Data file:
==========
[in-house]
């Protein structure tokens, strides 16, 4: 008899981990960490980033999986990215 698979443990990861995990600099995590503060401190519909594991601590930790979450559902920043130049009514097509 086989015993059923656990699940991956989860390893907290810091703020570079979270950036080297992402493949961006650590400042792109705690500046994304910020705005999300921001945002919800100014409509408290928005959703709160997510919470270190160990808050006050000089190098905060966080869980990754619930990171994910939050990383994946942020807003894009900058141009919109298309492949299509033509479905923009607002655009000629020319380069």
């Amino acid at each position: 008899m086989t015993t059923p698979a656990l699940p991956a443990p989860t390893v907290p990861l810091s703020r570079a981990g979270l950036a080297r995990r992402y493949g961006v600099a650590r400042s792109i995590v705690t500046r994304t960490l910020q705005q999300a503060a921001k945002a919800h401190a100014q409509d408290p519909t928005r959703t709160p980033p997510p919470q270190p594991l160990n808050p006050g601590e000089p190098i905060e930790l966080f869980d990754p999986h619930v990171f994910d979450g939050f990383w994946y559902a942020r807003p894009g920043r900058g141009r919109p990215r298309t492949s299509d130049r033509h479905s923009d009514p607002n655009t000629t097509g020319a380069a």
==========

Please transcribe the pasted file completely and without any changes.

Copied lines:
[in-house]
């Protein structure tokens, strides 16, 4: 008899981990960490980033999986990215 698979443990990861995990600099995590503060401190519909594991601590930790979450559902920043130049009514097509 086989015993059923656990699940991956989860390893907290810091703020570079979270950036080297992402493949961006650590400042792109705690500046994304910020705005999300921001945002919800100014409509408290928005959703709160997510919470270190160990808050006050000089190098905060966080869980990754619930990171994910939050990383994946942020807003894009900058141009919109298309492949299509033509479905923009607002655009000629020319380069």
């Amino acid at each position: 008899m086989t015993t059923p698979a656990l699940p991956a443990p989860t390893v907290p990861l810091s703020r570079a981990g979270l950036a080297r995990r992402y493949g961006v600099a650590r400042s792109i995590v705690t500046r994304t960490l910020q705005q999300a503060a921001k945002a919800h401190a100014q409509d408290p519909t928005r959703t709160p980033p997510p919470q270190p594991l160990n808050p006050g601590e000089p190098i905060e930790l966080f869980d990754p999986h619930v990171f994910d979450g939050f990383w994946y559902a942020r807003p894009g920043r900058g141009r919109p990215r298309t492949s299509d130049r033509h479905s923009d009514p607002n655009t000629t097509g020319a380069a």